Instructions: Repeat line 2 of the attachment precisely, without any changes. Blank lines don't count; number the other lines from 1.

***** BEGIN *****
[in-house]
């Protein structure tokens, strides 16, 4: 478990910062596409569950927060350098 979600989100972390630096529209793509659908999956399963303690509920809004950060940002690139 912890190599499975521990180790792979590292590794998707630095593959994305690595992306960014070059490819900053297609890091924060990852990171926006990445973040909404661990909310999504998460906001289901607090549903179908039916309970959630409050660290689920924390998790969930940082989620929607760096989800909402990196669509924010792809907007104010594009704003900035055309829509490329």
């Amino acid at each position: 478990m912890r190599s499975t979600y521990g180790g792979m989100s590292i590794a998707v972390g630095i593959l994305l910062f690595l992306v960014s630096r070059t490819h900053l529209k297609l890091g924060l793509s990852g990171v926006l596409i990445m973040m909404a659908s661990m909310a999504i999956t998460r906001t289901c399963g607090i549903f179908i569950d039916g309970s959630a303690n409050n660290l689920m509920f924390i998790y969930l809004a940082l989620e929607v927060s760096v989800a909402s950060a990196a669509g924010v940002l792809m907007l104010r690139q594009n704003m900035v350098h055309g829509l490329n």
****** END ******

């Protein structure tokens, strides 16, 4: 478990910062596409569950927060350098 979600989100972390630096529209793509659908999956399963303690509920809004950060940002690139 912890190599499975521990180790792979590292590794998707630095593959994305690595992306960014070059490819900053297609890091924060990852990171926006990445973040909404661990909310999504998460906001289901607090549903179908039916309970959630409050660290689920924390998790969930940082989620929607760096989800909402990196669509924010792809907007104010594009704003900035055309829509490329």